Finally, our full day event involved a trip to Miyama which is one of two remaining traditional farmhouse villages with thatched roofs. Before we set out to see the houses, we were treated to lunch where we were taught how to make our own rice balls and an attempted instruction on how to properly use chopsticks. This lunch ended up being the random highlight of my Japanese tracks experience as was our extremely energetic tour guide who showed us around Miyama after lunch. He gregariously shouted Japanese to a sea of blank faces explaining the history of the beautiful village, the laborious process of replacing the thatched roofs, and why he loves this community so much (fortunately we had Yuki to translate). It started snowing as soon as we arrived which was fun not just because it was two mangos' first time experiencing snow, but also because it made the village superbly picturesque.
All the Other Things...
One of the ladies in our group – the loving, charismatic, enthusiastic, ball of positive energy Jillian – has a wardrobe unlike any I’ve seen back in the States, much less while traveling the world for a year. She brought with her no less than five wigs, 15 pairs of colored sunglasses, funky streetwear, classy boutique finds, and neon colored Adidas sneakers. Wanting to fill our group with even more love and joy, she decided to host a photoshoot one Friday afternoon for the mango ladies. We tried on every single piece of clothing she owned and found fun outfits for each other. To top it off, Jillian’s best friend and professional photographer, Jessica, was visiting so she snapped some fun shots of us girls being silly on the streets of Kyoto. What I love most about the shoot is that you now get to see some of my best remote gal pals!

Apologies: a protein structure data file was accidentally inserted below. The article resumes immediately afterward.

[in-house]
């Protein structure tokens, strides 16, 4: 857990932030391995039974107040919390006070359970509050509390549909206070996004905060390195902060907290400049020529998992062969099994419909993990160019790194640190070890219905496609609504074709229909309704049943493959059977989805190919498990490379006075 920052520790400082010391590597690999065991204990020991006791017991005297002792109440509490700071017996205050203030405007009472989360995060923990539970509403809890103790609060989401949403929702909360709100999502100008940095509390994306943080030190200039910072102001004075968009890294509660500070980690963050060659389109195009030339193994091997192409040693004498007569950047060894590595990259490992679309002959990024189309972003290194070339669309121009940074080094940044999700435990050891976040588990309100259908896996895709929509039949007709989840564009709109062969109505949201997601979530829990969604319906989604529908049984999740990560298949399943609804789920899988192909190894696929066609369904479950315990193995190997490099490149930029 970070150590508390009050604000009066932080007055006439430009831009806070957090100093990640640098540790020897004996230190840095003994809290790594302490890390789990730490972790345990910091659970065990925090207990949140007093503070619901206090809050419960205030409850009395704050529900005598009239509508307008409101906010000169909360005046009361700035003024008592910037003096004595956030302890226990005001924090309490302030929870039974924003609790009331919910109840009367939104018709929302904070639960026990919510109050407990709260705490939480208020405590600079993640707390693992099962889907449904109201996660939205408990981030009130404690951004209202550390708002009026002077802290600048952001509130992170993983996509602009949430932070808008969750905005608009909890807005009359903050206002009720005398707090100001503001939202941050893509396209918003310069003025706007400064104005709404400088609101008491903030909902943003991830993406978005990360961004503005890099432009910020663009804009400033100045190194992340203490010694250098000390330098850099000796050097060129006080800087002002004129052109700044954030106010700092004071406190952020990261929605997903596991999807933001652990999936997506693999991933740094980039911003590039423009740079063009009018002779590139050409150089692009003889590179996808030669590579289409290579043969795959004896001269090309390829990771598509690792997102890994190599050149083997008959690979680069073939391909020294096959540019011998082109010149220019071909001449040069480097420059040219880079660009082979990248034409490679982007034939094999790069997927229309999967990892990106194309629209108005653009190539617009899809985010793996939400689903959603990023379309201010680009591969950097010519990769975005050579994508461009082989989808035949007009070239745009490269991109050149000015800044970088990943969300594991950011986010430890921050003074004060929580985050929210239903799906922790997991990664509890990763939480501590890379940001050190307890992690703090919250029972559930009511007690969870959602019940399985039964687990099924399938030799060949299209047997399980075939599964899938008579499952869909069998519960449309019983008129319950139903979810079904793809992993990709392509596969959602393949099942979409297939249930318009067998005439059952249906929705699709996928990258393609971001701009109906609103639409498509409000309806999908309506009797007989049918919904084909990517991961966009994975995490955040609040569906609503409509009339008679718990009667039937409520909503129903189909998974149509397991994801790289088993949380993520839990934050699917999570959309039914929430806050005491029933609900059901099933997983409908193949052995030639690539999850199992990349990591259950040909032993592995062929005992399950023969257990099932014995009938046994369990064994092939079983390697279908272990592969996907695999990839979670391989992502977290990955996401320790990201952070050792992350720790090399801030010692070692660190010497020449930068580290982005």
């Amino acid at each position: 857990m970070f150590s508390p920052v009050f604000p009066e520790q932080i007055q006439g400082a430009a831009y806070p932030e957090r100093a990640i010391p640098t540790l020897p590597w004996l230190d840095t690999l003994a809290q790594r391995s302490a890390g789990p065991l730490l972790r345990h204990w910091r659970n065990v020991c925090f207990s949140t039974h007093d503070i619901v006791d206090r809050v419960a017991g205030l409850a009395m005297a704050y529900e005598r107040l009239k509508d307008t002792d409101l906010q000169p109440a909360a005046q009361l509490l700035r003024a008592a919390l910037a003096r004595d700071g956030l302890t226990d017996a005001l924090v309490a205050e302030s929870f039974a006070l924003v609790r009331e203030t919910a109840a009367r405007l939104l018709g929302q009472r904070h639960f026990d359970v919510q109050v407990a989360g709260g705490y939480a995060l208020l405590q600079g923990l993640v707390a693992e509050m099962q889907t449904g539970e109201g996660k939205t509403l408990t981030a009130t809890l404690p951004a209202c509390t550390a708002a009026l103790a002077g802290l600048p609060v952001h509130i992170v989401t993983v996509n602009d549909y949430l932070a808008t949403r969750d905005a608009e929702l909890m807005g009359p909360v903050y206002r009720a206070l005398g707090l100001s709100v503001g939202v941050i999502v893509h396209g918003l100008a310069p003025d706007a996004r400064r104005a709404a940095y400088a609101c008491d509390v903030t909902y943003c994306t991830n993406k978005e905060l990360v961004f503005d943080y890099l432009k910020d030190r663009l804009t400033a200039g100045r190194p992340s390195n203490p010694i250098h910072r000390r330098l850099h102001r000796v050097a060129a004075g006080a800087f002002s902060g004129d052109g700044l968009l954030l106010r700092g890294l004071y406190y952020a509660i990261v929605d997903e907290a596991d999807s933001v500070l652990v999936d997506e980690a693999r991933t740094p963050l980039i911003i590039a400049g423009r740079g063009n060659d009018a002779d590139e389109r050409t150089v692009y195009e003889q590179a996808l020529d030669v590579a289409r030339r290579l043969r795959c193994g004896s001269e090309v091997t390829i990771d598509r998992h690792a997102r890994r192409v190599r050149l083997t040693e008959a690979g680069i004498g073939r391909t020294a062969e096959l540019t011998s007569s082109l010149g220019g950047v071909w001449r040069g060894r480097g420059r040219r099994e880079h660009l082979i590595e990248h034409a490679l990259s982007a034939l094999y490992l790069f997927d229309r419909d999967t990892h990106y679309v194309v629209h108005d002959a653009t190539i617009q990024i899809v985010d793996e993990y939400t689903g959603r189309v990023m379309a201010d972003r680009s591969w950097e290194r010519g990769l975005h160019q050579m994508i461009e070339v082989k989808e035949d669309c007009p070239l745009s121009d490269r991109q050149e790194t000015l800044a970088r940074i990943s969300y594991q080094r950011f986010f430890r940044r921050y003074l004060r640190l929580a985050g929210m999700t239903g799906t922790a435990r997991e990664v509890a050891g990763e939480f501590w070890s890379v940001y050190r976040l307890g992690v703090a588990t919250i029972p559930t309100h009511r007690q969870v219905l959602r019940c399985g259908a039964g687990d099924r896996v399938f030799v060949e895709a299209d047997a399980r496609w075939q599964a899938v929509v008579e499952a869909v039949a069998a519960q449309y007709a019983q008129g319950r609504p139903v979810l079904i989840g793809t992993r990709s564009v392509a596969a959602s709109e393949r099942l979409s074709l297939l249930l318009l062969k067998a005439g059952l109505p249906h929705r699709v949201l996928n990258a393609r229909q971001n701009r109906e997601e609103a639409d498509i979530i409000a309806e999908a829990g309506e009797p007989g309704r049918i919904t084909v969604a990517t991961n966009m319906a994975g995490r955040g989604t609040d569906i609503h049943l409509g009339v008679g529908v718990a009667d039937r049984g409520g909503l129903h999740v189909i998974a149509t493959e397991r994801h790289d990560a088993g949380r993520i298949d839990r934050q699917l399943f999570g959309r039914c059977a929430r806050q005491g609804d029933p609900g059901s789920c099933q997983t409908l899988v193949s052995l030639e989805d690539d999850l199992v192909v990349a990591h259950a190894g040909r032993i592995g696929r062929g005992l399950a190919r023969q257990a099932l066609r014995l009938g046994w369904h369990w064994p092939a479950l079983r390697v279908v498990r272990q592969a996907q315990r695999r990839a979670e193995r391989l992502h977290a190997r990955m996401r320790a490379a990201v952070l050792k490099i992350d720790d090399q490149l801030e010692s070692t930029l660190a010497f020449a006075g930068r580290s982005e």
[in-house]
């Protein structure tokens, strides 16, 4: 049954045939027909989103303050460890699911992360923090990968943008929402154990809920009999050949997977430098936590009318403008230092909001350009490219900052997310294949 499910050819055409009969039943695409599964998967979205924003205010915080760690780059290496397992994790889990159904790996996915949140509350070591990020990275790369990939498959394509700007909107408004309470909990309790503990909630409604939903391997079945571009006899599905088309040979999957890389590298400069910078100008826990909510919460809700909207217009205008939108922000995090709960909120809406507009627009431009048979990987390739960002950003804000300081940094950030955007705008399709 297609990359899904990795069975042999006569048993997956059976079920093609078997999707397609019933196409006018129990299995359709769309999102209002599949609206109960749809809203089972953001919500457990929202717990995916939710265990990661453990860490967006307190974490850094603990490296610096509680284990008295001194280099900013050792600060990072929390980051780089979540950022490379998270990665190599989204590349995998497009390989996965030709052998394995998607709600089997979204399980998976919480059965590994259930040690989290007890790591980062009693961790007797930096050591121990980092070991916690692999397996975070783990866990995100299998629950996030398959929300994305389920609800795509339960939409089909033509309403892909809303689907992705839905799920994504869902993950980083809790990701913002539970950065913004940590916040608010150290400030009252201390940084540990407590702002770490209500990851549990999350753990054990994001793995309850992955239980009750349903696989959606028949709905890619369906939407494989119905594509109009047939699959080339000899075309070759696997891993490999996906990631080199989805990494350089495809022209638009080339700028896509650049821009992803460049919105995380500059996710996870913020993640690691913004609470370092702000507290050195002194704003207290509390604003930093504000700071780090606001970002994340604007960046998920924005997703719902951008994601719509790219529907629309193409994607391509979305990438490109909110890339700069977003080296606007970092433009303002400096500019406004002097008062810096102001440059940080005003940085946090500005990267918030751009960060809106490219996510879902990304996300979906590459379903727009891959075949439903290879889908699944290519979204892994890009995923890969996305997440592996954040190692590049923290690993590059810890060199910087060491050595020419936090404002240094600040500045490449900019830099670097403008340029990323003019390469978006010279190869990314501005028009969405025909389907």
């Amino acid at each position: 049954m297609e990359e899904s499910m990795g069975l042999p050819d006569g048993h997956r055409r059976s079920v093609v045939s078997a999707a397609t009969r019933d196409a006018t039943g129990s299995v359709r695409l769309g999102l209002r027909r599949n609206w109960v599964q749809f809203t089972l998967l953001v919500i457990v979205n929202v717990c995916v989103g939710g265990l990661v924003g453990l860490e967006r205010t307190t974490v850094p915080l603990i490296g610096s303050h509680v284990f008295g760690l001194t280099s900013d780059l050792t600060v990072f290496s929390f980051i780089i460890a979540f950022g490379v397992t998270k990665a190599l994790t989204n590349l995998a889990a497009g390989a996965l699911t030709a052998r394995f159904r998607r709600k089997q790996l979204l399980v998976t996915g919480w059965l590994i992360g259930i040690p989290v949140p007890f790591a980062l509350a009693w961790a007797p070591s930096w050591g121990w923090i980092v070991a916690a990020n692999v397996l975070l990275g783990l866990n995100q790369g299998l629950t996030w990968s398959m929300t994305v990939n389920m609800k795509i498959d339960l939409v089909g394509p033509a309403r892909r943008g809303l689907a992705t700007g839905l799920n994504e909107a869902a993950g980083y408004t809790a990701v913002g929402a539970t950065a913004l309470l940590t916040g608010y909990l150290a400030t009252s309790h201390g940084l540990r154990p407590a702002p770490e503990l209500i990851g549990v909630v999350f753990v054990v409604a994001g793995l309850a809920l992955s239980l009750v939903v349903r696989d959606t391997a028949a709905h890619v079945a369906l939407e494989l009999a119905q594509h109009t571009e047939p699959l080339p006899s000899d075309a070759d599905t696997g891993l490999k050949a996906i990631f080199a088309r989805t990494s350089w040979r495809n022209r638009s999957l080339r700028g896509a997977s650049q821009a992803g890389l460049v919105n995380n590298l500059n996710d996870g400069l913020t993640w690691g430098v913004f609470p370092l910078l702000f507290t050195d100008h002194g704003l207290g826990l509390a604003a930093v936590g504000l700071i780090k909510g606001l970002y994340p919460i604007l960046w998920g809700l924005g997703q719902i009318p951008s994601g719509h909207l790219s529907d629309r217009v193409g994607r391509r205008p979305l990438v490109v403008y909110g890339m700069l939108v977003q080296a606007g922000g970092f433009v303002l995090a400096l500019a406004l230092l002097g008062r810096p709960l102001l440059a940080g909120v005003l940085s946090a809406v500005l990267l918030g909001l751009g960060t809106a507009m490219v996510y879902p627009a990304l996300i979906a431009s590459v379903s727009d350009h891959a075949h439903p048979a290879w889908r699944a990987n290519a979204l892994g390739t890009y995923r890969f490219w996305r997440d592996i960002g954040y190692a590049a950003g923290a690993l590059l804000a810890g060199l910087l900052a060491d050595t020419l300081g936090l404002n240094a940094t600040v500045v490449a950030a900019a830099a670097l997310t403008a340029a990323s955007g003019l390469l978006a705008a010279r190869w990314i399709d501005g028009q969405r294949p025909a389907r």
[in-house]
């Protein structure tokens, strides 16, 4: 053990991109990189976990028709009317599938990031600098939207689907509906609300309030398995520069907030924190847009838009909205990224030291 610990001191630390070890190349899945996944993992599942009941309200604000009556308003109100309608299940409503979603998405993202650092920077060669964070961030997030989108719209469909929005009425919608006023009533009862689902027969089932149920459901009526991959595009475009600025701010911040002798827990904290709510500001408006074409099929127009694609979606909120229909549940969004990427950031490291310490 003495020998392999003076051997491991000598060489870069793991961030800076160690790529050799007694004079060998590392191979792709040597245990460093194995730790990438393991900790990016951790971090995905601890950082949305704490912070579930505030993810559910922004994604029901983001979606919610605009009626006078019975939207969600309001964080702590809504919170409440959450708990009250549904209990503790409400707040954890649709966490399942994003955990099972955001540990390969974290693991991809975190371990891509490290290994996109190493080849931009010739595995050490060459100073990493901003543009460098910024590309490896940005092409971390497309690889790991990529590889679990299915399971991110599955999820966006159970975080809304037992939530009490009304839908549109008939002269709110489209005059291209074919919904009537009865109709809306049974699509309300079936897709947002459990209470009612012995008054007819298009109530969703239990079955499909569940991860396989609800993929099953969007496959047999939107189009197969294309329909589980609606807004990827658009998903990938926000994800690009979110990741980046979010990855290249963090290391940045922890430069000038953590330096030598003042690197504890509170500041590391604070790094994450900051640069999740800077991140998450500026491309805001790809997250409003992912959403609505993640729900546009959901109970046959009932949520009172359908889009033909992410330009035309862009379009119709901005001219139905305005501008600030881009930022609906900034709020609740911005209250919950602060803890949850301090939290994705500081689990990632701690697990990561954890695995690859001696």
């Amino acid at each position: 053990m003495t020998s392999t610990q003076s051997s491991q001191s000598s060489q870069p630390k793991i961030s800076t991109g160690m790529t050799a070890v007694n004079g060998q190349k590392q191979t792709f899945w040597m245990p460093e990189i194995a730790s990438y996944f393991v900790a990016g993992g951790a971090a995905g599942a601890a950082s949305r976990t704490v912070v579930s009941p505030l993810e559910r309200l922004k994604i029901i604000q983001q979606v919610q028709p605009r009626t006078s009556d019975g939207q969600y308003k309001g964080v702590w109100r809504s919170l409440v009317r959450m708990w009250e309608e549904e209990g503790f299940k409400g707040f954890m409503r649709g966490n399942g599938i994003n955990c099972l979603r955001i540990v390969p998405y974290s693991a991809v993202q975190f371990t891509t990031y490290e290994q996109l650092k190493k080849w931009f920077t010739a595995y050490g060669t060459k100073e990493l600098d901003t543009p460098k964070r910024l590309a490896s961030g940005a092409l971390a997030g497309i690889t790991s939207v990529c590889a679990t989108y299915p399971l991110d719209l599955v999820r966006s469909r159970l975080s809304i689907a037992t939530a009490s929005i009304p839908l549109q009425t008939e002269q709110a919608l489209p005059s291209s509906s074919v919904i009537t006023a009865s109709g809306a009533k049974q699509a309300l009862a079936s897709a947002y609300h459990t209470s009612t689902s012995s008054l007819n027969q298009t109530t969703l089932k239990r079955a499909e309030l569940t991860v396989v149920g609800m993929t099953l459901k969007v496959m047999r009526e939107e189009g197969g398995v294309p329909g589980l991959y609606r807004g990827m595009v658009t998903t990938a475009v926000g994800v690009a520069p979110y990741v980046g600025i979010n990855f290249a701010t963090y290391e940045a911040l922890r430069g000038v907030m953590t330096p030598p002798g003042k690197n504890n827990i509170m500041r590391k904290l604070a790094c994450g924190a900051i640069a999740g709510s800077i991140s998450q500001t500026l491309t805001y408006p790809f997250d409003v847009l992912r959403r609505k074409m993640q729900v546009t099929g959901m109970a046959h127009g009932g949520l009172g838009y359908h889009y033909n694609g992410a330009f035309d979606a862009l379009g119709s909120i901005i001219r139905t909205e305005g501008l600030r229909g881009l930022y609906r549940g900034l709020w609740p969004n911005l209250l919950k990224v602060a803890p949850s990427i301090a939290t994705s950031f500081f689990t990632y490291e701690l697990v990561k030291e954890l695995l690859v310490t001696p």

Biking & Touring
As mentioned in my last post, I spent a lot of time on my bike this month. I biked down to the Shinto gates with Meagan followed by a visit to the “most beautiful” Starbucks in the world (it’s not, you just sit on the floor). I took a Sunday to myself and biked to see the annual coming-of-age archery competition at a temple with 1,000 buddhist sculptures followed by a stop by a 5-storied temple I had read about that morning in Memoirs of a Geisha (more on that in a minute). I biked to the Golden Temple along the river and then to Dominos – an essential part to the conclusion of that day. And I biked home every night between 1:00 – 2:00am after I finished working. It was always cold and sometimes wet, but it’s a unique feeling to know a city by night when the stores have closed and everyone else is home in their warm (tiny) beds.
A Hospital Visit